"I think I am coming to the tail end of my boxing career at the ripe old age of 31," Fury said.
Friday 25 October 2019 20:40, UK
Undefeated heavyweight Tyson Fury has admitted he expects to retire from boxing after three more fights.
The 31-year-old is preparing to take on Braun Strowman at WWE's Crown Jewel event in Saudi Arabia on Thursday.
After swapping boxing for professional wrestling, the 'Gypsy King' is set to return to his usual sport on February 22 to do battle with Deontay Wilder - and it could be the start of his boxing farewell.
Fury said: "I don't think I will have many more fights. Maybe another three maximum. That's it."
He became unified heavyweight champion in November 2015 with a stunning unanimous decision win over Wladimir Klitschko in Germany.
While the Ukrainian finished his career at the age of 41 with 64 wins from 69 fights, Fury is thinking of calling it a day in the not too distant future after 30 bouts, 29 victories and one controversial draw with Wilder last year.
"I don't know what Klitschko's motivation was. I think I am coming to the tail end of my boxing career at the ripe old age of 31," he said.
"It's a young man's game. I've had my time in the sun. A few more fights and I will relax on the beach somewhere."
For many boxers the desire to hold all the belts is a big motivation, but Fury has already had that privilege after beating Klitschko four years ago and in the process becoming lineal heavyweight champion of the world.
He subsequently had to relinquish all the belts and currently Wilder holds the WBC title and Andy Ruiz - who shocked Anthony Joshua in December - has the WBA, IBF and WBO titles.
Asked if he wanted to take Wilder's belt in February, Fury responded: "His belt doesn't mean anything to me because alphabetical titles don't mean anything to me. I am above all that.
"When you are the lineal heavyweight champion, you are the best of your era.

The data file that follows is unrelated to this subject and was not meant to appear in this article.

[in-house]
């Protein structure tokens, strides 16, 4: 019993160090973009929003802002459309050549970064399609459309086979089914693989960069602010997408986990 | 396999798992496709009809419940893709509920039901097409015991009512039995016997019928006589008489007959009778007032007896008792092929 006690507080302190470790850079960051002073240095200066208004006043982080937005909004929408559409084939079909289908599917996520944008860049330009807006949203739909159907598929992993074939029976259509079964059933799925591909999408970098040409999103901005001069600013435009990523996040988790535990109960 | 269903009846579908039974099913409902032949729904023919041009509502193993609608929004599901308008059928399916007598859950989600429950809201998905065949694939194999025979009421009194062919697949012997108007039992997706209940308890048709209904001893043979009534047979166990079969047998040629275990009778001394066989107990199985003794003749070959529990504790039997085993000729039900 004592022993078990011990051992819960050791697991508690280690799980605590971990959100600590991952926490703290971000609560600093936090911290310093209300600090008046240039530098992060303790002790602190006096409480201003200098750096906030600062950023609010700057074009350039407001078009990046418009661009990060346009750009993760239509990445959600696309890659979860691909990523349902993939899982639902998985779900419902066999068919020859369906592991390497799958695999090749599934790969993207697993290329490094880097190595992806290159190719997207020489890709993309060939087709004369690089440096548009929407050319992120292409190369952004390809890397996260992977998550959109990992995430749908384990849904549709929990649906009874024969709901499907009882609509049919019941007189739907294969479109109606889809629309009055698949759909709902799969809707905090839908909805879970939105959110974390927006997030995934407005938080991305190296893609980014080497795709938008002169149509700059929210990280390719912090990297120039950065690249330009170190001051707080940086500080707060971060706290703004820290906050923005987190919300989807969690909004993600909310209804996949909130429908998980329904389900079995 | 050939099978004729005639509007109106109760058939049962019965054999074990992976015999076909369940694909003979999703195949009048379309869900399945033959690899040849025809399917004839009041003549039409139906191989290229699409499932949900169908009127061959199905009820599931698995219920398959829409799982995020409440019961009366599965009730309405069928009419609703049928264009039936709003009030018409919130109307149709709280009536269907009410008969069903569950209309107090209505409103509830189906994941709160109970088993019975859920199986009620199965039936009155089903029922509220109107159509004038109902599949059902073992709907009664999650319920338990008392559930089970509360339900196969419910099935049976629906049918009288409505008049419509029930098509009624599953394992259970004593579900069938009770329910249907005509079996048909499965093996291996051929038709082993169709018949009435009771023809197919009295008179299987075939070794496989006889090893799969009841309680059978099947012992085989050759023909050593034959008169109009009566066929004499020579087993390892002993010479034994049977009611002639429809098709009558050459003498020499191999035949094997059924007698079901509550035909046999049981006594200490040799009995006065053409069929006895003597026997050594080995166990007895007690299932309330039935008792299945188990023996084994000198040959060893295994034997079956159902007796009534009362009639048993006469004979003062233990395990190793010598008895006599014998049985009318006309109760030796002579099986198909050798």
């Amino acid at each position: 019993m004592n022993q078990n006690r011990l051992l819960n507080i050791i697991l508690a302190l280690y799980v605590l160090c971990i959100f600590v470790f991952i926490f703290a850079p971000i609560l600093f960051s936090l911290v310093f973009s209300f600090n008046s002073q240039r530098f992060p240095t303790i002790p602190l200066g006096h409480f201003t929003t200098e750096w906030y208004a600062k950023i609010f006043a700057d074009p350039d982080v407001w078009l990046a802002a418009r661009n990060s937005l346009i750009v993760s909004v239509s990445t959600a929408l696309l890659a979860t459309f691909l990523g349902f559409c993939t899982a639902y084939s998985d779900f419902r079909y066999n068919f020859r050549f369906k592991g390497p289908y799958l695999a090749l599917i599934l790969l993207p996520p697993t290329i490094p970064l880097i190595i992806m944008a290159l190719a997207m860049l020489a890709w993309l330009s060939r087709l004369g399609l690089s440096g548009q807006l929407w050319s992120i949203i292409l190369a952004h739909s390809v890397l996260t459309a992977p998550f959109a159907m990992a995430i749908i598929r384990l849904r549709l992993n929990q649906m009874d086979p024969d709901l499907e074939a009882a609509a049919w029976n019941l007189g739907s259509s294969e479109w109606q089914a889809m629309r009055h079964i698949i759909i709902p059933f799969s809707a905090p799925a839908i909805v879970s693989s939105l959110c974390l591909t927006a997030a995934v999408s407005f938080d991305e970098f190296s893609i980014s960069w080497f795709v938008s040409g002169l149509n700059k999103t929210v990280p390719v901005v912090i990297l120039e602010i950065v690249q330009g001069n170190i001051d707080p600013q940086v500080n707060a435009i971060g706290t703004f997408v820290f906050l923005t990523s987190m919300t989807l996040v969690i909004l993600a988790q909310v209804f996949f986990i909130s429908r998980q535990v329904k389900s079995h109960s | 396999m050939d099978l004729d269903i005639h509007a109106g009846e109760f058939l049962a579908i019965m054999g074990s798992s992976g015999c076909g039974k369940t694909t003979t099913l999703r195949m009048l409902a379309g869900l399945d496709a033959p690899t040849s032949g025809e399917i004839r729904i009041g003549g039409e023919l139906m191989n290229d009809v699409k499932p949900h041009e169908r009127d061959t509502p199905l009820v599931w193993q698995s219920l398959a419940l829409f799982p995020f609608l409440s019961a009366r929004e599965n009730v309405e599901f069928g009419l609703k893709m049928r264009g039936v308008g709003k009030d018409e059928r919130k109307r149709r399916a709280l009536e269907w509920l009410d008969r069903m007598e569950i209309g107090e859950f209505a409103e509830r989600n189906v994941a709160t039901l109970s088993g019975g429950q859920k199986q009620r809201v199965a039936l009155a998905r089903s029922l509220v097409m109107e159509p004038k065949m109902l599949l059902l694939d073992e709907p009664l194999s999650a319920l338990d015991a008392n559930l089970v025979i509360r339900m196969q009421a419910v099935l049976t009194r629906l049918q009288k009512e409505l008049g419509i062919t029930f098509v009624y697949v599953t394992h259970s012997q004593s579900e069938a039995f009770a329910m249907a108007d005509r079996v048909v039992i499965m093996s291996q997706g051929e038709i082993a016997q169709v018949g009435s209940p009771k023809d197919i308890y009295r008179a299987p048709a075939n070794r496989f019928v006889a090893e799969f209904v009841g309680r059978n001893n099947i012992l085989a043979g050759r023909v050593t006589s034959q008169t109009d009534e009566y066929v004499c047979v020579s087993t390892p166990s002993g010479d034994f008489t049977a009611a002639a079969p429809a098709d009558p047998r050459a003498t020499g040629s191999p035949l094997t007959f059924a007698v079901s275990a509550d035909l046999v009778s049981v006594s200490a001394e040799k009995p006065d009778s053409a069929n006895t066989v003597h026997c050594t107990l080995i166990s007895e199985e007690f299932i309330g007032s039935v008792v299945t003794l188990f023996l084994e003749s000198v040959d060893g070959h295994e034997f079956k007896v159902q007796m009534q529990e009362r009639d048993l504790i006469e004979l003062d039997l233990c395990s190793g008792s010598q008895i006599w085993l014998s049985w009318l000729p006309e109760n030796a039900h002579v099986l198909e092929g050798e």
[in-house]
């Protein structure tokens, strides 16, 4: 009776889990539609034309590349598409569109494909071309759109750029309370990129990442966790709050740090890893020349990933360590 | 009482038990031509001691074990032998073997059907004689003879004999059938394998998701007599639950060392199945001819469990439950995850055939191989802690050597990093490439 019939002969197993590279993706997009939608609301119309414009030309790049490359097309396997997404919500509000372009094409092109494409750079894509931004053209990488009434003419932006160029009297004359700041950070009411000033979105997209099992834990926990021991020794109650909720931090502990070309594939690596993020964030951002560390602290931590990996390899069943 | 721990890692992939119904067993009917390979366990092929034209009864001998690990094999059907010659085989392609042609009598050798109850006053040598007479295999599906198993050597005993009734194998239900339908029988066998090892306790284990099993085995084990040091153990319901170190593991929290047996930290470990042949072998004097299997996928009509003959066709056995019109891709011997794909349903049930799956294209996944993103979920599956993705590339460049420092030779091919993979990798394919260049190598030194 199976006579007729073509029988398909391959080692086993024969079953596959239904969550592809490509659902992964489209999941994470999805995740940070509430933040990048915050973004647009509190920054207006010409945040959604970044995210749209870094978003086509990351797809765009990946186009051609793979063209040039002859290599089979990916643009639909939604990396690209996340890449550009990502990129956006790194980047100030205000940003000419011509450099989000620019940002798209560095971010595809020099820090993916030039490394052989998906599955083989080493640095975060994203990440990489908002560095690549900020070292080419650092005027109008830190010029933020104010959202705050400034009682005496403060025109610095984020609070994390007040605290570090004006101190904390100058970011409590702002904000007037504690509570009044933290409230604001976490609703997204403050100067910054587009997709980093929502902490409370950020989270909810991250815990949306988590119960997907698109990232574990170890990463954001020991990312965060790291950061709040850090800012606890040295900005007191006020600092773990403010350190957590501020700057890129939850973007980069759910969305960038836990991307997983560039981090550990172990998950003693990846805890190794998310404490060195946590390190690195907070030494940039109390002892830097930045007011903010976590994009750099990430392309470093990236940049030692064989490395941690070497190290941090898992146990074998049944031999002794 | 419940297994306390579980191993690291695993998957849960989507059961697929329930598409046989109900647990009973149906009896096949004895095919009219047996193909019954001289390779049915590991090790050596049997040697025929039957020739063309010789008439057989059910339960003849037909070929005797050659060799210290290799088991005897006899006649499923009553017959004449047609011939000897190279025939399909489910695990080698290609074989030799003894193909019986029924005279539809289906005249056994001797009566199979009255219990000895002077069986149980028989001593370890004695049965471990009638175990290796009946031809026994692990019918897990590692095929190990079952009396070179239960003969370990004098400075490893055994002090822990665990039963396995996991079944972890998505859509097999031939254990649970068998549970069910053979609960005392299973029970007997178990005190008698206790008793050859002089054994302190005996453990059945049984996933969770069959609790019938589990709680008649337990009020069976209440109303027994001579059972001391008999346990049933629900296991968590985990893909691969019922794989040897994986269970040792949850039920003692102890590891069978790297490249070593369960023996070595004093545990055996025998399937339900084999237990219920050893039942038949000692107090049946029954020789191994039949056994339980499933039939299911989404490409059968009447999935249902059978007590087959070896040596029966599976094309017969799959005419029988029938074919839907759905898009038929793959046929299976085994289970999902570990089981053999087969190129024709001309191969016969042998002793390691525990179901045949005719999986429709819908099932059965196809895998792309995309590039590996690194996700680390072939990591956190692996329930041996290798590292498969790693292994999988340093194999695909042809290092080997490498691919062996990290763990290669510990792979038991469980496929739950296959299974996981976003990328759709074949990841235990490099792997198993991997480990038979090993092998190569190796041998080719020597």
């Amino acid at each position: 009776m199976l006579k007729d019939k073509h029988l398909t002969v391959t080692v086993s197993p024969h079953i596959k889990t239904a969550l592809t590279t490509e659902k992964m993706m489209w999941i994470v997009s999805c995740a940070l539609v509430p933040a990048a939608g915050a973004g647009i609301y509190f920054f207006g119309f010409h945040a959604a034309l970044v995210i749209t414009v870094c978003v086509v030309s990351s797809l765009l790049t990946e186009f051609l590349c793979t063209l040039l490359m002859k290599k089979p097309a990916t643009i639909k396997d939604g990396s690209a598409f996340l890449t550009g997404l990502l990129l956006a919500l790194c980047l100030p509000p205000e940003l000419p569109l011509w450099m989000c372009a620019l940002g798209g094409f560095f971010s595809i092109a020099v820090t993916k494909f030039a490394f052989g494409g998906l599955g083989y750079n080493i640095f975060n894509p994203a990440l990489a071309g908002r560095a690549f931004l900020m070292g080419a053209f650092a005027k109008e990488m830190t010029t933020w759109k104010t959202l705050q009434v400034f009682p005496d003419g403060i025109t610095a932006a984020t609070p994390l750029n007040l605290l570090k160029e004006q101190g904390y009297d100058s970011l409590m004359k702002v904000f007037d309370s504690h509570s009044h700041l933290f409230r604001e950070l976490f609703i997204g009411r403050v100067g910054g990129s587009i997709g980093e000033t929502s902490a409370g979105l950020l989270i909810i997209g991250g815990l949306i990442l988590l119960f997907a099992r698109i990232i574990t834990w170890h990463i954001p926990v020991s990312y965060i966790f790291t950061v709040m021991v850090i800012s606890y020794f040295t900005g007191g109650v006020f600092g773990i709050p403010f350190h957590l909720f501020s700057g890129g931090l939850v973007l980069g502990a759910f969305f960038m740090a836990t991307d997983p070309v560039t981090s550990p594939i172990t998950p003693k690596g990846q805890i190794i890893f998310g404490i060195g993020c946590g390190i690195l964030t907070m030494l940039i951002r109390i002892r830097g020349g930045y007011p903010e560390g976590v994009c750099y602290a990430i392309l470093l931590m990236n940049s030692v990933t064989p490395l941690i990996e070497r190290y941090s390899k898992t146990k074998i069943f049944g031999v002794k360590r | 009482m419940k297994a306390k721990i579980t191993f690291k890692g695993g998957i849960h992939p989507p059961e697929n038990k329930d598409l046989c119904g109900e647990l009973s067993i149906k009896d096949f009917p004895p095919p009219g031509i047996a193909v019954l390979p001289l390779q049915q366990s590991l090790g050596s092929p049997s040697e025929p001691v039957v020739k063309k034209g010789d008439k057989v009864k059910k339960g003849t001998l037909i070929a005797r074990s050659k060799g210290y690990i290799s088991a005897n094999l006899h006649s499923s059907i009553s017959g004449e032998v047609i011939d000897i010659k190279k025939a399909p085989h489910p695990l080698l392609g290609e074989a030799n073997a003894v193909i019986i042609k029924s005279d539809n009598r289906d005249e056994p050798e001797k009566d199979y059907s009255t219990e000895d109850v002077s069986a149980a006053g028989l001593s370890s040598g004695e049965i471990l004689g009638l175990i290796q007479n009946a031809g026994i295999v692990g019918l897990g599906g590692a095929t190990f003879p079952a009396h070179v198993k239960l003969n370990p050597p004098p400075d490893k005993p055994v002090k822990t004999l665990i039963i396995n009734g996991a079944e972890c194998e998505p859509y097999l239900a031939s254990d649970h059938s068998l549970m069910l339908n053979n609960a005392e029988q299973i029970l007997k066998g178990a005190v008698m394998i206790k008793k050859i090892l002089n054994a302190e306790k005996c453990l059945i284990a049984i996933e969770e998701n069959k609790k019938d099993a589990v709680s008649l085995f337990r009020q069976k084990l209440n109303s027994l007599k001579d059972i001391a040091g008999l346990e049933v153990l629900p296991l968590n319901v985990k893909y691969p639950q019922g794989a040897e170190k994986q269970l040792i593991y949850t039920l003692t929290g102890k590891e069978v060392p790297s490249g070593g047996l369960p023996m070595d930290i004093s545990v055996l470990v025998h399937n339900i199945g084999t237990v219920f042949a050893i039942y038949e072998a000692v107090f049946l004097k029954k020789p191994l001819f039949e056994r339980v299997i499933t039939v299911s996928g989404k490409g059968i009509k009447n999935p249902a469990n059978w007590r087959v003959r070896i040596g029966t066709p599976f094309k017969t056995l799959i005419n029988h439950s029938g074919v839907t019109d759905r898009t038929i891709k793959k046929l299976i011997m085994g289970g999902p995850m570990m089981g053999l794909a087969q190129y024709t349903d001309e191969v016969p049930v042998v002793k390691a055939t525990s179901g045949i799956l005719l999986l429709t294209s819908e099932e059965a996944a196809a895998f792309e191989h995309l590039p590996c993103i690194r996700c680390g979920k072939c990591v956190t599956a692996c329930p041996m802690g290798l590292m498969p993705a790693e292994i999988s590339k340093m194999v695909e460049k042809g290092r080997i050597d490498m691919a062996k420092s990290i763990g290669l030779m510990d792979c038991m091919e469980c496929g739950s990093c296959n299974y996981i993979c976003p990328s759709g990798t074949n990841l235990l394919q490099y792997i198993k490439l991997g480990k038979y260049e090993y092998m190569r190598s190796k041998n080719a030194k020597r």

"There have been 44 lineal heavyweight champions and I am number 44, so whatever alphabetical titles exist out there - and there are a lot of them - I am not interested in them. I have won every one.
"Every big organisation belt I have won before; including The Ring Magazine and everything else. The belts, I am not interested in. Whoever says Tyson Fury is not interested in winning belts, they are correct.
"I have tonnes of belts at home and plenty that I hang my trousers with. Belts are very useful and the most useful belt is the one I am wearing today to hold my trousers up.
"I don't need a belt to be considered the best. I am the lineal heavyweight champion of the world, 44th in history."
Fury simply wants to keep defending his lineal championship after five defences so far against Sefer Seferi, Francesco Pianeta, Wilder, Tom Schwarz and Otto Wallin.
Before the 31-year-old Manchester fighter can get back to that, he will be in the wrestling ring on Thursday at WWE's Crown Jewel event in Saudi Arabia, live on Sky Sports Box Office.
Fury says the differences in training has been a difficult adjustment to make.
"It's been hard training." Fury told Sky Sports. "Anyone who says that it's not hard training needs to go down and have a little whirl and come back and let me know how easy it is.
"I'm not used to getting smashed onto the floor and suplexed across the ring and two-feeted out of the ring. I'm not used to any of that.
"I don't get hit in my fights really - the odd occasion - so it's all new to me, taking blows and all that sort of stuff."
Fury was blindsided by his Crown Jewel opponent during a training session this week, and says he's still feeling the effects: "Not good. Painful. My shoulder's still sore from it now."